Monday, 30 September 2013

How to bluff at bird photography

So, you own a camera. It might be a small compact camera, or maybe you've got a SLR with a standard lens on it. You know that you can get OK results by taking pictures of things that keep still and that allow you to get close to them - such as plants, fungi and moths at rest - but as for birds... well, the bloody things won't keep still and, when you do get close enough, the results are, quite frankly, disappointing.

There are many blogs out there that are full of stunning images of birds. I could name a few but I'm not going to as they make me feel impotent. But, there is a way out for the naturalist/birder whose photographic equipment is modest or who doesn't have the patience to keep still for ten hours to get a picture of a Kingfisher sitting on a stick.


Sheer number. A single Black-headed Gull at this range would be a very poor shot indeed, but when it is in the company of hundreds of others, it takes on an altogether more arresting image. Like one of those 'Magic Eye' pictures that were all the rage a few years ago, the gulls take on a random graphic pattern, all pearly greys and whites. And you know that somewhere - probably Seaton in Devon - somebody will be looking through the photograph trying to discover if you have missed something rare within the larid throng. NDB bluffers rating: 3 out of 5



Habitat overload. This Little Owl was keeping still so I thought that I would 'digiscope' it - I dislike that word by the way - but it was too far away. However, the tree, boughs twisting and framing the bird, added drama to an otherwise 'pants' shot. A bit of cropping, lopping off the top and bottom of the image to add panoramic effect. Turns this into a David Lean inspired work of art. NDB bluffers rating: 4 out of 5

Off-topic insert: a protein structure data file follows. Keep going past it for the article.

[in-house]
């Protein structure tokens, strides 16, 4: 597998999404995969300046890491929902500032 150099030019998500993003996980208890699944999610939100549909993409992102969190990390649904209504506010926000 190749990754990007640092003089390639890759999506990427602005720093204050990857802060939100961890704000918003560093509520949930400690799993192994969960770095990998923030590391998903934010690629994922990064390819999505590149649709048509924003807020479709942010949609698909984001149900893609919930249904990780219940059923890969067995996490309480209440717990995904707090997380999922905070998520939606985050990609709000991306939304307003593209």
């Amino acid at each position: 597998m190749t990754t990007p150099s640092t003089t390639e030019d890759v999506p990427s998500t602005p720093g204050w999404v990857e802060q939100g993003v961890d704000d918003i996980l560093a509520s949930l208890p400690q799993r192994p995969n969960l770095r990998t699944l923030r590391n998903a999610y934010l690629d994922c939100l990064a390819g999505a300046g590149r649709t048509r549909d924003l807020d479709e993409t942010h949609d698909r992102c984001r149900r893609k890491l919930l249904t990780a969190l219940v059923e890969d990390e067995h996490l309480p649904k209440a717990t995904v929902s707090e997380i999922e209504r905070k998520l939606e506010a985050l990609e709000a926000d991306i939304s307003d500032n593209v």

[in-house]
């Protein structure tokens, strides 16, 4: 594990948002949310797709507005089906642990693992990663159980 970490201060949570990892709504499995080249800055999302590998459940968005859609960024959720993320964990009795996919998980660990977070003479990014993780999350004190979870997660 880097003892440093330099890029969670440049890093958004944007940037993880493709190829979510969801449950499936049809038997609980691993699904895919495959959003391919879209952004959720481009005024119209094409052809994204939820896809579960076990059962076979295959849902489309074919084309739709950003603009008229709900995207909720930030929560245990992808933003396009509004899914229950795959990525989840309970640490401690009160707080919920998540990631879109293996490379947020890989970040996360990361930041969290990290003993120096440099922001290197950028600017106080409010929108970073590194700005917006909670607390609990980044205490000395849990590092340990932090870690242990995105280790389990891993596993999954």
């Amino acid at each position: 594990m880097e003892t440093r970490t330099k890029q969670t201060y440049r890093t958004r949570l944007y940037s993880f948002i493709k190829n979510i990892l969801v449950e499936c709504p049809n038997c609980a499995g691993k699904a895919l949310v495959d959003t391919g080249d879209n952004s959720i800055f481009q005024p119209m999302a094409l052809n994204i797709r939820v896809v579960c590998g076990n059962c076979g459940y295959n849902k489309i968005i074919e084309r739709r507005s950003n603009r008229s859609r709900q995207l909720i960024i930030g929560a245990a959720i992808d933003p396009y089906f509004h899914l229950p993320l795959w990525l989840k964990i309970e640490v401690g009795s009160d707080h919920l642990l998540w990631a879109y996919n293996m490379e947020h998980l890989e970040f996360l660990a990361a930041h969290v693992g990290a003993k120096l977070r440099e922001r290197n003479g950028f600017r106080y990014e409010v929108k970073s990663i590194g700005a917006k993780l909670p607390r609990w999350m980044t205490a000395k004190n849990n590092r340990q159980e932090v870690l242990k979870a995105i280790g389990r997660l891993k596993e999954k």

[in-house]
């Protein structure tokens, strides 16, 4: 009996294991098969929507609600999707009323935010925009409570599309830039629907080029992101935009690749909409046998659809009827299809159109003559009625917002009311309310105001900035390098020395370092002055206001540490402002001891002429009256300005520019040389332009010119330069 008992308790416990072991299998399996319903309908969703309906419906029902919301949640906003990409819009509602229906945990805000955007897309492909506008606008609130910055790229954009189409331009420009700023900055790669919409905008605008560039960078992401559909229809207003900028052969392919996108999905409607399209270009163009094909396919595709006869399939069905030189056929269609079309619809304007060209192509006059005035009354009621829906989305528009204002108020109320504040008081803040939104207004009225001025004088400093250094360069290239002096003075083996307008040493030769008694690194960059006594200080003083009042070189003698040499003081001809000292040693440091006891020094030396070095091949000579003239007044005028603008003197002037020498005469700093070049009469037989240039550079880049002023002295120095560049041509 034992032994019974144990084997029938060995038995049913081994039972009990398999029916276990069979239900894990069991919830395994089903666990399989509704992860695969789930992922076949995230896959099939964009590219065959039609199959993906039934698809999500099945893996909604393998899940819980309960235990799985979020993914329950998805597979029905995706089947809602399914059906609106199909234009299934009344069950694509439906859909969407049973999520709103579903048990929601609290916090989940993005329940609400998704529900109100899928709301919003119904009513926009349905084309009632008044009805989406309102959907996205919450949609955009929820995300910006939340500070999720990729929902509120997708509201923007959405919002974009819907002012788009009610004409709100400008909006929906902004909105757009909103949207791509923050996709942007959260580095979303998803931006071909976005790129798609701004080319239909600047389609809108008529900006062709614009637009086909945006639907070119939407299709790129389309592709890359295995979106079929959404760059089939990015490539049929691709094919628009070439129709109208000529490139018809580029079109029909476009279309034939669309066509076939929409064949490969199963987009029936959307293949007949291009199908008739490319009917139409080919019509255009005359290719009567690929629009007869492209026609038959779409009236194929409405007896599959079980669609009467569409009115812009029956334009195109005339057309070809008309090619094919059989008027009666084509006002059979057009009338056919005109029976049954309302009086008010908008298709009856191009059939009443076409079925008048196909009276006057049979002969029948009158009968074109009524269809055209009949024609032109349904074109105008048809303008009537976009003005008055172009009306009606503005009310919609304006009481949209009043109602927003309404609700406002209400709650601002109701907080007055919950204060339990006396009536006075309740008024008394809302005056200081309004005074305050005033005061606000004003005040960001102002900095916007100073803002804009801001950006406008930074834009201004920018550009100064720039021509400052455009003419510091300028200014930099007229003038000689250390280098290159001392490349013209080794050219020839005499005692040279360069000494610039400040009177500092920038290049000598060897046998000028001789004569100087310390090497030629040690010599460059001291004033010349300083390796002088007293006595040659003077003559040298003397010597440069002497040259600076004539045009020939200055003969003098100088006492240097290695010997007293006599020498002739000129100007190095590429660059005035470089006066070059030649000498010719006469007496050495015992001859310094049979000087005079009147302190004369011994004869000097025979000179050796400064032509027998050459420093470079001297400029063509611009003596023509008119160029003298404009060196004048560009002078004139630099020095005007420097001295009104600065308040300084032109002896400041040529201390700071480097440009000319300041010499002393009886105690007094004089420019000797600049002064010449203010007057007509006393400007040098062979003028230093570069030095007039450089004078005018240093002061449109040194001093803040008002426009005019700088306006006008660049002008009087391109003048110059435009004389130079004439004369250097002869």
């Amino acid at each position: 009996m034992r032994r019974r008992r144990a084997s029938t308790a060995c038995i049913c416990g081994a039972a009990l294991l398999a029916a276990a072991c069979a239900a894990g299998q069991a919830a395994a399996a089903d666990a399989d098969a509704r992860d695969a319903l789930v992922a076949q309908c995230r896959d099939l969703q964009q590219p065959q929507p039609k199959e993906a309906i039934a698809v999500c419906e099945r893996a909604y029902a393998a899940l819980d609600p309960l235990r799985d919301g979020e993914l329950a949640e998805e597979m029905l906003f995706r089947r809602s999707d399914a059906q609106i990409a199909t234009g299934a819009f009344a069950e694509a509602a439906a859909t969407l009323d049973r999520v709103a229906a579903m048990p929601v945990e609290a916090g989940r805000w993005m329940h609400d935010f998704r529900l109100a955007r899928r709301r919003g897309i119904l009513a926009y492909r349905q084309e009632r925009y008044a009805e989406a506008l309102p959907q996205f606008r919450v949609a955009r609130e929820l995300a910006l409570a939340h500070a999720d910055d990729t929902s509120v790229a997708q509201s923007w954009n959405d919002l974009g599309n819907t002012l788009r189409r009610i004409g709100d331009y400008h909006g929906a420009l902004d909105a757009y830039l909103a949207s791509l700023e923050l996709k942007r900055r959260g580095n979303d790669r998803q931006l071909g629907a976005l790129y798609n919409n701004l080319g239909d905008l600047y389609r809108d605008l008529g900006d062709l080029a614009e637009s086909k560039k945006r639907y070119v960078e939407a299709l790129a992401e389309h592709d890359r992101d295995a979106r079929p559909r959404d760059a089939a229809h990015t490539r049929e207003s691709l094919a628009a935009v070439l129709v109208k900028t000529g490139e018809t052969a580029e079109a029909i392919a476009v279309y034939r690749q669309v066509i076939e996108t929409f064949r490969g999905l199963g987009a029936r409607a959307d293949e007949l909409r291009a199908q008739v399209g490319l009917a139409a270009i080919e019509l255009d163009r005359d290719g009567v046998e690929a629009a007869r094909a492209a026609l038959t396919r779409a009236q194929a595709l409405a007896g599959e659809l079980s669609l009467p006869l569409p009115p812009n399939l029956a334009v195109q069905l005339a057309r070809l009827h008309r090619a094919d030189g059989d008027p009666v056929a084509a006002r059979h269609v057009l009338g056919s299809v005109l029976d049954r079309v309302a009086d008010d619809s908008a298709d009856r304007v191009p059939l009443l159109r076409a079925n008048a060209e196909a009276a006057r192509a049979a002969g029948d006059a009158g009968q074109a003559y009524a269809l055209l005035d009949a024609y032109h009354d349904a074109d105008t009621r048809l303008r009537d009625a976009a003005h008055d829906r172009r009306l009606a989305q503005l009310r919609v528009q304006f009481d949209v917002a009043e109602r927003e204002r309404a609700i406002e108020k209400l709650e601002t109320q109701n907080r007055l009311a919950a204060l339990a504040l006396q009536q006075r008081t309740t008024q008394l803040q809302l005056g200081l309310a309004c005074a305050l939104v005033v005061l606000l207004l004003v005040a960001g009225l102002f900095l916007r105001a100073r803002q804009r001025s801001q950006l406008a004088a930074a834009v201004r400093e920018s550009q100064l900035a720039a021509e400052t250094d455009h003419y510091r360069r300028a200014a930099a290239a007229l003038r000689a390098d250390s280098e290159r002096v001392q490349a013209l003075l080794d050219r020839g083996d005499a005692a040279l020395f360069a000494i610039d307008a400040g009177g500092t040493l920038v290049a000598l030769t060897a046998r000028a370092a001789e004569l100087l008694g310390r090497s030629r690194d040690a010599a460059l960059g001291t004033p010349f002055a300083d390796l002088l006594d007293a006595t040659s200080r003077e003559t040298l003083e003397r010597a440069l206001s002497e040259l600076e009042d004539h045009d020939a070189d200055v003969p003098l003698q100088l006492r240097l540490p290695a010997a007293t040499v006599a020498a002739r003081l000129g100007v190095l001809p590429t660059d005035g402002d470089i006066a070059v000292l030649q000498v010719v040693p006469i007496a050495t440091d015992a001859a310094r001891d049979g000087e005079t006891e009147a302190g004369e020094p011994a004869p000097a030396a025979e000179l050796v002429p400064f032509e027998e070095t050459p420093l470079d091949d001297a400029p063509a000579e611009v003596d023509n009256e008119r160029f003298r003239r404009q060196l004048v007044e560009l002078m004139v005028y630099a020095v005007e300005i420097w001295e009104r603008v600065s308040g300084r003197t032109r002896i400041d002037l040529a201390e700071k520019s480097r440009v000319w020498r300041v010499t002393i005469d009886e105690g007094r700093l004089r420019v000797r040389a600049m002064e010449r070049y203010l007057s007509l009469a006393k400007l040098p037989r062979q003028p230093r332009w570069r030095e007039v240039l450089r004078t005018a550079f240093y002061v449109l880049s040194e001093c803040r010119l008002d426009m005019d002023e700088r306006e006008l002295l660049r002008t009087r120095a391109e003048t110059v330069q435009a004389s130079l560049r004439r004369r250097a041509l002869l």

Get very close indeed. This parakeet was virtually sitting on my shoulder, so I couldn't fail to score with this one. I was using a 300mm zoom lens that wasn't image stabilised. I have used this lens to no effect before and since. I'm considering converting it to a thermos flask. NDB bluffers rating: 3 out of 5

Three easy ways to turn mediocre into just about passable. Just stay away from those birders with the big white f-off lenses - you will either bankrupt yourself trying to emulate them or burst into tears when comparing your tackle to theirs. What would Freud have made of that?

4 comments:

  1. You forget the bloggers who add notebook drawings to enliven things with mediocre artwork. I liken my pics to images taken with a super zoom...and indeed my actual photos are!

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  2. Stewart, your artwork is anything but mediocre. Without a word of a lie you are one of my favourite artists - few people can capture the energy and jizz of a bird like you can. Please send the cheque to the usual address...

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